DALLAS — Meat-eating consumers fall into one of six categories, according to new research, dubbed “Segmeatation,” by Midan Marketing in Chicago, and was unveiled at the Annual Meat Conference here this week.
Midan principals Danette Amstein and Michael Uetz presented the information, based on the firm’s own research among adults who eat meat, and looking at how, and how often, they prepare a meat dish for home consumption. They followed up with recommendations on how to market to that particular segment for optimal results.
Voracious Carnivores: Most likely to include meat in every meal, and prepare the widest variety of meats in a three-month period. The segment does not represent much growth in meat sales volume; Midan recommends a “maintain and defend” approach of keeping meat at the tops of their minds when it comes to protein and flavor. Price promotions are a way of getting this consumer’s attention, pre-shopping trip or at the store. “Carnivores” also tend to read labels to get necessary information, such as storage and cooking recommendations.
Wavering Budgeteers: Also likely to include meat in nearly all meals, if not every one. Two-thirds of this category are baby boomers or seniors in age. They are frequent readers of newspaper circulars and couponers. They are budget-minded, but can be enticed to try new products via promotions and coupons. Otherwise, Midan recommends a “maintain and defend” approach to this group, too, with an emphasis on pre-shopping trip marketing.
Premium Players: Eat slightly less meat at home than the first two groups, and stick to a smaller variety of meat options. More likely to research their dishes online or via the Food Network and the like, and lean toward ethnic dishes and non-meat alternatives in their protein choices. Their emphasis is on ease and convenience, however, value-added qualities for which they are willing to pay more. Midan recommends that processors “cultivate” these shoppers with options, and long-term marketing programs with messages of health and convenience, to lure them out of restaurants and into retail stores more often.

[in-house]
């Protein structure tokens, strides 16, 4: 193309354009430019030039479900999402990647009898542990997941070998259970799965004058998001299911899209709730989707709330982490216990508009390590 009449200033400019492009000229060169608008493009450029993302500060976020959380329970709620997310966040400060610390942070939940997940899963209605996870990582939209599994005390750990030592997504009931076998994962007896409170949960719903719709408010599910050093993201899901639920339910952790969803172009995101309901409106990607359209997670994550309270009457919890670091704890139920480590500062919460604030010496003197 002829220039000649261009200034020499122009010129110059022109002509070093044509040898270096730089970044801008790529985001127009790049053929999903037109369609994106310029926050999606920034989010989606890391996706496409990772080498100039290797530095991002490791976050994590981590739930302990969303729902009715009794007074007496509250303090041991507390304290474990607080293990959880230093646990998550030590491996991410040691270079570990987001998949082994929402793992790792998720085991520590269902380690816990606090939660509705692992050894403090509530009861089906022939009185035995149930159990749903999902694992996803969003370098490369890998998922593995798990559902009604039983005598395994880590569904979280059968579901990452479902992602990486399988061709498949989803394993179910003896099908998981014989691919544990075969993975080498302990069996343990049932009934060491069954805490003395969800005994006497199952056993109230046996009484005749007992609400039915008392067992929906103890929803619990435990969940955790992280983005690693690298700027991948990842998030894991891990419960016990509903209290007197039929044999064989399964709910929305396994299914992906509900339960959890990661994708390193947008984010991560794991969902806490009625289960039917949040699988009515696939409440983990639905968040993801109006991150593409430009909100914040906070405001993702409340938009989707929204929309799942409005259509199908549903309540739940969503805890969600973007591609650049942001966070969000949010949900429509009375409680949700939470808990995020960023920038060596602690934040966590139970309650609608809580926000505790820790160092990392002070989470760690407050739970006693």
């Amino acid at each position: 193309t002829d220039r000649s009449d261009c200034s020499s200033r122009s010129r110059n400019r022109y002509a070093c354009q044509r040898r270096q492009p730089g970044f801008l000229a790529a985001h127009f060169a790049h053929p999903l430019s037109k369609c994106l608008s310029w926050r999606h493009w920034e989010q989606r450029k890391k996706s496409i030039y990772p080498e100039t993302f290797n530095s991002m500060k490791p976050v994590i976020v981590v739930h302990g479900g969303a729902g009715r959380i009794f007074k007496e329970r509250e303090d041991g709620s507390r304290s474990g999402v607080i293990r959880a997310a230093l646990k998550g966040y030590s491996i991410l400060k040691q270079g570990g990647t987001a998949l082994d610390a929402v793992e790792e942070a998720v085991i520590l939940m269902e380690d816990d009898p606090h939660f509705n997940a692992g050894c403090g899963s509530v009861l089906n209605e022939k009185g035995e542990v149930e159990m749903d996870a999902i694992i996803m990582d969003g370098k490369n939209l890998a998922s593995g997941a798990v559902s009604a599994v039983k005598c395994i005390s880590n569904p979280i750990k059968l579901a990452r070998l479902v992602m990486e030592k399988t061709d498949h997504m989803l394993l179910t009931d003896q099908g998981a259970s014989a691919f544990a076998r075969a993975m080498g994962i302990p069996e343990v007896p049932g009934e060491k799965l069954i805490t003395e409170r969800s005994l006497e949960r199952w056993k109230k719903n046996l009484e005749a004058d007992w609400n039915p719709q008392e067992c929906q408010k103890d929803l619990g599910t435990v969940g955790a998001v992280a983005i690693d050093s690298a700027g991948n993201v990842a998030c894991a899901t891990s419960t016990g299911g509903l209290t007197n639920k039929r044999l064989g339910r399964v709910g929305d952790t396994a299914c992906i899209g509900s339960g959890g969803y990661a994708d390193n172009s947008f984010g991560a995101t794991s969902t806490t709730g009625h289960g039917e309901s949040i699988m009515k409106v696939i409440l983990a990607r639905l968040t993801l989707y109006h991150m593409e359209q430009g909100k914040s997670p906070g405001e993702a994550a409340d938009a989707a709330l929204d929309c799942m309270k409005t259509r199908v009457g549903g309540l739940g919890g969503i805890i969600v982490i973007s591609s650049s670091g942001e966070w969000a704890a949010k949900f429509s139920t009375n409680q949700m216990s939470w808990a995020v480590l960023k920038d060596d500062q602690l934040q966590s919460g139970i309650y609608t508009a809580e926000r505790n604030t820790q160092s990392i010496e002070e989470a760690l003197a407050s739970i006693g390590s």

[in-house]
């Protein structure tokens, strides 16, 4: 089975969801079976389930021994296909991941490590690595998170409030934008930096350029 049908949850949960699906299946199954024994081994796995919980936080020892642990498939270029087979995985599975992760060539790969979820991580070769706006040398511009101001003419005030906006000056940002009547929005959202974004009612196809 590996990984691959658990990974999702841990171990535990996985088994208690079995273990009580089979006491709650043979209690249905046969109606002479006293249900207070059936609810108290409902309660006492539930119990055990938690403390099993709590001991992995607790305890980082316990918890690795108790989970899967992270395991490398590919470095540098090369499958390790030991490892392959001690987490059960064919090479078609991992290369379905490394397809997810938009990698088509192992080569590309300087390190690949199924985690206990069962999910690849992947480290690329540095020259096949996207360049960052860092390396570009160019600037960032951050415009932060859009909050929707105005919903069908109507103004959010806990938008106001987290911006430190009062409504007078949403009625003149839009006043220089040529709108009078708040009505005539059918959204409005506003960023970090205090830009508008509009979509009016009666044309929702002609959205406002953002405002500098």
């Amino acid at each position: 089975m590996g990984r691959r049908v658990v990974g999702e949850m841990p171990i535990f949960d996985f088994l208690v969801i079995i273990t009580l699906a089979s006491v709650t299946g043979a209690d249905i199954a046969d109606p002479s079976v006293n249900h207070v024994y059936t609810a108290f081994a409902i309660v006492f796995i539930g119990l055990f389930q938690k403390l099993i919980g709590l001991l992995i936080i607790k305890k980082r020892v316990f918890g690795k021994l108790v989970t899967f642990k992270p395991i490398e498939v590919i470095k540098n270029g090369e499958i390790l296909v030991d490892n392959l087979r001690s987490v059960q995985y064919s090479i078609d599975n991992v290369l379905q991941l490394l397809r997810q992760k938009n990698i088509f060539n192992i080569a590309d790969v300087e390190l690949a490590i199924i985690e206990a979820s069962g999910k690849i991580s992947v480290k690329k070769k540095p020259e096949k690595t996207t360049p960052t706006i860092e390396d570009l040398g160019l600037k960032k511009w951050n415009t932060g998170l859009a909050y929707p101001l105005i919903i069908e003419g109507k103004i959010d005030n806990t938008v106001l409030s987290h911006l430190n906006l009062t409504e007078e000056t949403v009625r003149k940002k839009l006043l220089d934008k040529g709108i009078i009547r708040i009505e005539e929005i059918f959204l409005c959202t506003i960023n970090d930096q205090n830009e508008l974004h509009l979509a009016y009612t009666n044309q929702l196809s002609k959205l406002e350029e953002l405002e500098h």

Aging Idealists: This group is “all about the causes in their lives,” and tends to shop around more for meat products that fit with their global causes. This group also believes in healthy eating as a lifestyle. They like meat, Midan’s research says, but most meat marketing programs currently don’t appeal to this group. They are swayed by “free-from” claims, small packages and an emphasis on nutrition. Midan recommends meat companies and retailers “cultivate” them, as well, with a variety of options to boost sales.
Selective Foodies: An “adventurous” group of cooks who shop for meat with an eye on trying new dishes. They’re on a budget, though, and tend to have larger households, and so their shopping dollar is stretched and they plan their purchases in advance. This group can be reached most effectively by suggestions and recipes offered up through pre-shopping trip channels, such as recipe websites, but they also can be enticed in new directions by in-store promotions and displays, as long as the price is right.
Urban Eclectics: The largest group in the consumer segmentation survey — about one-third of all consumers — and also the most likely to stick to a narrow selection of meat options, or to switch to non-meat alternatives, although 37 percent indicated they are eating more meat now than a year ago. The issue with this group is their lack of knowledge about meat cuts and how to cook them, and so they must be marketed to before they head for the store. This group is most effectively marketed to by introducing them to a variety of cultural experiences via their food, with recipes and instructions, and by making sure to reach out to them online and via mobile devices.
The headine was updated to clarify that the "Segmeatation" study is unrelated to other research done in the retail meat space.